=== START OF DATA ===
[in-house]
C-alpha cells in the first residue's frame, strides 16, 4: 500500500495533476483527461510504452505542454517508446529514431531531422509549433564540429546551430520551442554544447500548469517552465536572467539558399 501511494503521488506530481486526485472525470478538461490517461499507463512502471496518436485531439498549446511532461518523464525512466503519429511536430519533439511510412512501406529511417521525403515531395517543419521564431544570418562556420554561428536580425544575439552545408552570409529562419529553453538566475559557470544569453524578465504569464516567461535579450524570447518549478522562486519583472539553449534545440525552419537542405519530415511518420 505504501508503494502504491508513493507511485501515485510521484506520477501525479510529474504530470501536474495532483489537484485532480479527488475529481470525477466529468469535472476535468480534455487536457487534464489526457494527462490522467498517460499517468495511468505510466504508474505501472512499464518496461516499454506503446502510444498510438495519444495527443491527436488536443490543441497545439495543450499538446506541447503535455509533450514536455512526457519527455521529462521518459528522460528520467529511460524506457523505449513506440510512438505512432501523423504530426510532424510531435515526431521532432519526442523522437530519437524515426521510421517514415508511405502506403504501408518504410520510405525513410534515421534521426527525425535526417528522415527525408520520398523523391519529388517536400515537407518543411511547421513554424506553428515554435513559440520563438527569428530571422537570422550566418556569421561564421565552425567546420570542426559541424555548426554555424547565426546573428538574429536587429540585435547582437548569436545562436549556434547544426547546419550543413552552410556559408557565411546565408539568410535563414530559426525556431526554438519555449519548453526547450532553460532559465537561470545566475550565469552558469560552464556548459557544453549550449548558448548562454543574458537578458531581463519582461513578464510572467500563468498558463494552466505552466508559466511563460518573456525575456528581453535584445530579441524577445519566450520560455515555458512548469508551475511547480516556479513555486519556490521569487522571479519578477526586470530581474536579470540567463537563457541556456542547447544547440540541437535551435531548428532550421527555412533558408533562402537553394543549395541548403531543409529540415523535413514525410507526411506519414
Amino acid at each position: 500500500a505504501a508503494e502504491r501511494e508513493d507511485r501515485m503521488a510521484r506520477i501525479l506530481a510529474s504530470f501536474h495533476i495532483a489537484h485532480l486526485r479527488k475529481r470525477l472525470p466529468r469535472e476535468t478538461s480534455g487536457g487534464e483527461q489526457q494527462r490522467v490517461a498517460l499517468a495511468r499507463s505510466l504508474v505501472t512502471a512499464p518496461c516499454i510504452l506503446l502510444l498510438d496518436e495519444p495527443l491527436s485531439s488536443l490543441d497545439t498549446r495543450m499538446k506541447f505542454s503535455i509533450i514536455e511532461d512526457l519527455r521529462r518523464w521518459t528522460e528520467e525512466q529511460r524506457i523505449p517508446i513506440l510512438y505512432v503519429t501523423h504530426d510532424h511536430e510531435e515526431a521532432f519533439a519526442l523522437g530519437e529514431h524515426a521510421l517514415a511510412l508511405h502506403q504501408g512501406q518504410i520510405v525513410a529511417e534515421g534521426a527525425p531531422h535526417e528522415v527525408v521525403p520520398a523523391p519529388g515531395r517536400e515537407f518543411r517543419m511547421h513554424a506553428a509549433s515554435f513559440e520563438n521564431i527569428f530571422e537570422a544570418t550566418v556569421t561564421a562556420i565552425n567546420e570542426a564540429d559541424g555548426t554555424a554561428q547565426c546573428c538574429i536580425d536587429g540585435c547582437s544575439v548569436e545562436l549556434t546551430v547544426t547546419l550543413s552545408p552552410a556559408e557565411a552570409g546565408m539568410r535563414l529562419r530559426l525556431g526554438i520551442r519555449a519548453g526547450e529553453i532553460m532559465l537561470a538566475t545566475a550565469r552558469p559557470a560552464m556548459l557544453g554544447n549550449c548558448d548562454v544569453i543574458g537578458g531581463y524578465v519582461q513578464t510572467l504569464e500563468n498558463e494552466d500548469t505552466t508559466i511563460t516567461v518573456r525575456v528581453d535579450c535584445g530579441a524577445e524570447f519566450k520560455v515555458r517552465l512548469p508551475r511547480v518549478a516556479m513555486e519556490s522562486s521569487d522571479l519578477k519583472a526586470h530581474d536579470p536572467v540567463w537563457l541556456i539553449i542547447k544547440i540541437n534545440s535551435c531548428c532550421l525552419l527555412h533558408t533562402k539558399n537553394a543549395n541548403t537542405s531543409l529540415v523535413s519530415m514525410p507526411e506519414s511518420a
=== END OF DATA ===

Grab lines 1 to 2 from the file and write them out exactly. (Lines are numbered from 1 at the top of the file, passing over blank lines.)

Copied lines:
[in-house]
C-alpha cells in the first residue's frame, strides 16, 4: 500500500495533476483527461510504452505542454517508446529514431531531422509549433564540429546551430520551442554544447500548469517552465536572467539558399 501511494503521488506530481486526485472525470478538461490517461499507463512502471496518436485531439498549446511532461518523464525512466503519429511536430519533439511510412512501406529511417521525403515531395517543419521564431544570418562556420554561428536580425544575439552545408552570409529562419529553453538566475559557470544569453524578465504569464516567461535579450524570447518549478522562486519583472539553449534545440525552419537542405519530415511518420 505504501508503494502504491508513493507511485501515485510521484506520477501525479510529474504530470501536474495532483489537484485532480479527488475529481470525477466529468469535472476535468480534455487536457487534464489526457494527462490522467498517460499517468495511468505510466504508474505501472512499464518496461516499454506503446502510444498510438495519444495527443491527436488536443490543441497545439495543450499538446506541447503535455509533450514536455512526457519527455521529462521518459528522460528520467529511460524506457523505449513506440510512438505512432501523423504530426510532424510531435515526431521532432519526442523522437530519437524515426521510421517514415508511405502506403504501408518504410520510405525513410534515421534521426527525425535526417528522415527525408520520398523523391519529388517536400515537407518543411511547421513554424506553428515554435513559440520563438527569428530571422537570422550566418556569421561564421565552425567546420570542426559541424555548426554555424547565426546573428538574429536587429540585435547582437548569436545562436549556434547544426547546419550543413552552410556559408557565411546565408539568410535563414530559426525556431526554438519555449519548453526547450532553460532559465537561470545566475550565469552558469560552464556548459557544453549550449548558448548562454543574458537578458531581463519582461513578464510572467500563468498558463494552466505552466508559466511563460518573456525575456528581453535584445530579441524577445519566450520560455515555458512548469508551475511547480516556479513555486519556490521569487522571479519578477526586470530581474536579470540567463537563457541556456542547447544547440540541437535551435531548428532550421527555412533558408533562402537553394543549395541548403531543409529540415523535413514525410507526411506519414